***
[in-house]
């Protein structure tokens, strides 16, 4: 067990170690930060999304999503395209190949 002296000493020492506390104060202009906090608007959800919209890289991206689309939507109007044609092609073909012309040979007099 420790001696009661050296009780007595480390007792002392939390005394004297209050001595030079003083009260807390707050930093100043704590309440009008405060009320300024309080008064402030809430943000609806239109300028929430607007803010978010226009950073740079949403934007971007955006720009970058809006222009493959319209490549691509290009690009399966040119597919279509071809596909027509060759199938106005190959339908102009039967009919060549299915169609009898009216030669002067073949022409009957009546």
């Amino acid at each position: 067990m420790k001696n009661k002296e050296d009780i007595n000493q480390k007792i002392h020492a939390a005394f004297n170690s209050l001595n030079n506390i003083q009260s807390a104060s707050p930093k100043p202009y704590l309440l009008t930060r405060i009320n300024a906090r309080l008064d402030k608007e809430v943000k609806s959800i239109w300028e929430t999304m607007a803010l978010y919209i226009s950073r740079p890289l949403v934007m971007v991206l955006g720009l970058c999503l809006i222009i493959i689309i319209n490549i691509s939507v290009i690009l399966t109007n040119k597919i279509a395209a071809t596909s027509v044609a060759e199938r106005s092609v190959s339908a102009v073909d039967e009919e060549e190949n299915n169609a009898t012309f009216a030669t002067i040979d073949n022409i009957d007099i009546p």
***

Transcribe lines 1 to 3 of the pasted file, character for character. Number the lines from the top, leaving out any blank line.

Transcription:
[in-house]
């Protein structure tokens, strides 16, 4: 067990170690930060999304999503395209190949 002296000493020492506390104060202009906090608007959800919209890289991206689309939507109007044609092609073909012309040979007099 420790001696009661050296009780007595480390007792002392939390005394004297209050001595030079003083009260807390707050930093100043704590309440009008405060009320300024309080008064402030809430943000609806239109300028929430607007803010978010226009950073740079949403934007971007955006720009970058809006222009493959319209490549691509290009690009399966040119597919279509071809596909027509060759199938106005190959339908102009039967009919060549299915169609009898009216030669002067073949022409009957009546």
């Amino acid at each position: 067990m420790k001696n009661k002296e050296d009780i007595n000493q480390k007792i002392h020492a939390a005394f004297n170690s209050l001595n030079n506390i003083q009260s807390a104060s707050p930093k100043p202009y704590l309440l009008t930060r405060i009320n300024a906090r309080l008064d402030k608007e809430v943000k609806s959800i239109w300028e929430t999304m607007a803010l978010y919209i226009s950073r740079p890289l949403v934007m971007v991206l955006g720009l970058c999503l809006i222009i493959i689309i319209n490549i691509s939507v290009i690009l399966t109007n040119k597919i279509a395209a071809t596909s027509v044609a060759e199938r106005s092609v190959s339908a102009v073909d039967e009919e060549e190949n299915n169609a009898t012309f009216a030669t002067i040979d073949n022409i009957d007099i009546p």